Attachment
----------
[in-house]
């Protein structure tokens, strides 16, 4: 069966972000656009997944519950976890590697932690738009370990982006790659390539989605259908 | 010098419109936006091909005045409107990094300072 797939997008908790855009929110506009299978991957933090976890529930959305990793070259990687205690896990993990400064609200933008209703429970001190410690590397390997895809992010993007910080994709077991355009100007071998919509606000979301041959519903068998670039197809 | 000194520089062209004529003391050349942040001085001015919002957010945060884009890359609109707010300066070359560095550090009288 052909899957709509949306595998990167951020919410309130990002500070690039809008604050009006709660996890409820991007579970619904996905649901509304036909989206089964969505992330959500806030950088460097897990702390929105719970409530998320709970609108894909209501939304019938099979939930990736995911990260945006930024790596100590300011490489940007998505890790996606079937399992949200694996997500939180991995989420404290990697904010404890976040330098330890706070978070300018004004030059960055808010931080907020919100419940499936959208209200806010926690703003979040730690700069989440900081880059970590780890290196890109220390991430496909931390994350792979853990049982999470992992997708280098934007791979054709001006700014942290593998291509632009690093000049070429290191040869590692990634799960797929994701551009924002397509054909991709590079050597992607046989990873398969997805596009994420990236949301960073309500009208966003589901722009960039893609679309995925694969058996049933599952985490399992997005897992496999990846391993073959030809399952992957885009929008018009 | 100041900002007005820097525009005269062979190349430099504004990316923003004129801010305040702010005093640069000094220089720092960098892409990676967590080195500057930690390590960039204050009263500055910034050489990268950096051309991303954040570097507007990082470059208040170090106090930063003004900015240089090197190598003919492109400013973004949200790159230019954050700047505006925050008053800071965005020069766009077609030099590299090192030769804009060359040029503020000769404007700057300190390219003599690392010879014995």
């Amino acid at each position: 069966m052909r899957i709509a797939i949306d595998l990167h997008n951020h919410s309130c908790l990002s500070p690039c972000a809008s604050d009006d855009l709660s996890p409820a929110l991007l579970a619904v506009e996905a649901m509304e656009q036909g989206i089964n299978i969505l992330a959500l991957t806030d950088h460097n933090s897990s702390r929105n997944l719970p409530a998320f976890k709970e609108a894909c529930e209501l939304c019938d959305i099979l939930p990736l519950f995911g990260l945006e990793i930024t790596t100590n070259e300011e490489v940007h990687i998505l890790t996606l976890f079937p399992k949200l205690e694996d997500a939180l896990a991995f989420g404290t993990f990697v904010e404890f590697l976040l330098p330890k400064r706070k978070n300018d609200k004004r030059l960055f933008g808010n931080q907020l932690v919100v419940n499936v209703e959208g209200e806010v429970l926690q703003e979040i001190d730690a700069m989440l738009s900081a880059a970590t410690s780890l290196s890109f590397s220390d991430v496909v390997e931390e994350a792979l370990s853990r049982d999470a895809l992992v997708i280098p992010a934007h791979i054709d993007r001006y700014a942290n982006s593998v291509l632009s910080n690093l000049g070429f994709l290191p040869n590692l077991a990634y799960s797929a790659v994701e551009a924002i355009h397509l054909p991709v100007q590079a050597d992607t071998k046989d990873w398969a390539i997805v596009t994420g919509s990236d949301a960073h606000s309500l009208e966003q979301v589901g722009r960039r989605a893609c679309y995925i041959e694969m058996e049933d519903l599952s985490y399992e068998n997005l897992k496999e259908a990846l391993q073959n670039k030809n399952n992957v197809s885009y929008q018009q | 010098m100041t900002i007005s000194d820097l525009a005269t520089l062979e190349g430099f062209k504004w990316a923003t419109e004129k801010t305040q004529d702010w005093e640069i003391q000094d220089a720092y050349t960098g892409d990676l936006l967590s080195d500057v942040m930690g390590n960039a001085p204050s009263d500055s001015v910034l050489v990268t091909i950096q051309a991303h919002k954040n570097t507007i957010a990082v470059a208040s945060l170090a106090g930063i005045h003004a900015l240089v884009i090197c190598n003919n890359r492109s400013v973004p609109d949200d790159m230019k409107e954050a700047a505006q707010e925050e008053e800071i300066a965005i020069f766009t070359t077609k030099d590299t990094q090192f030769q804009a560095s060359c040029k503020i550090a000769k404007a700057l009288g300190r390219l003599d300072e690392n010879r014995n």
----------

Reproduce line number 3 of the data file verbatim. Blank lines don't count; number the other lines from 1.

């Amino acid at each position: 069966m052909r899957i709509a797939i949306d595998l990167h997008n951020h919410s309130c908790l990002s500070p690039c972000a809008s604050d009006d855009l709660s996890p409820a929110l991007l579970a619904v506009e996905a649901m509304e656009q036909g989206i089964n299978i969505l992330a959500l991957t806030d950088h460097n933090s897990s702390r929105n997944l719970p409530a998320f976890k709970e609108a894909c529930e209501l939304c019938d959305i099979l939930p990736l519950f995911g990260l945006e990793i930024t790596t100590n070259e300011e490489v940007h990687i998505l890790t996606l976890f079937p399992k949200l205690e694996d997500a939180l896990a991995f989420g404290t993990f990697v904010e404890f590697l976040l330098p330890k400064r706070k978070n300018d609200k004004r030059l960055f933008g808010n931080q907020l932690v919100v419940n499936v209703e959208g209200e806010v429970l926690q703003e979040i001190d730690a700069m989440l738009s900081a880059a970590t410690s780890l290196s890109f590397s220390d991430v496909v390997e931390e994350a792979l370990s853990r049982d999470a895809l992992v997708i280098p992010a934007h791979i054709d993007r001006y700014a942290n982006s593998v291509l632009s910080n690093l000049g070429f994709l290191p040869n590692l077991a990634y799960s797929a790659v994701e551009a924002i355009h397509l054909p991709v100007q590079a050597d992607t071998k046989d990873w398969a390539i997805v596009t994420g919509s990236d949301a960073h606000s309500l009208e966003q979301v589901g722009r960039r989605a893609c679309y995925i041959e694969m058996e049933d519903l599952s985490y399992e068998n997005l897992k496999e259908a990846l391993q073959n670039k030809n399952n992957v197809s885009y929008q018009q | 010098m100041t900002i007005s000194d820097l525009a005269t520089l062979e190349g430099f062209k504004w990316a923003t419109e004129k801010t305040q004529d702010w005093e640069i003391q000094d220089a720092y050349t960098g892409d990676l936006l967590s080195d500057v942040m930690g390590n960039a001085p204050s009263d500055s001015v910034l050489v990268t091909i950096q051309a991303h919002k954040n570097t507007i957010a990082v470059a208040s945060l170090a106090g930063i005045h003004a900015l240089v884009i090197c190598n003919n890359r492109s400013v973004p609109d949200d790159m230019k409107e954050a700047a505006q707010e925050e008053e800071i300066a965005i020069f766009t070359t077609k030099d590299t990094q090192f030769q804009a560095s060359c040029k503020i550090a000769k404007a700057l009288g300190r390219l003599d300072e690392n010879r014995n």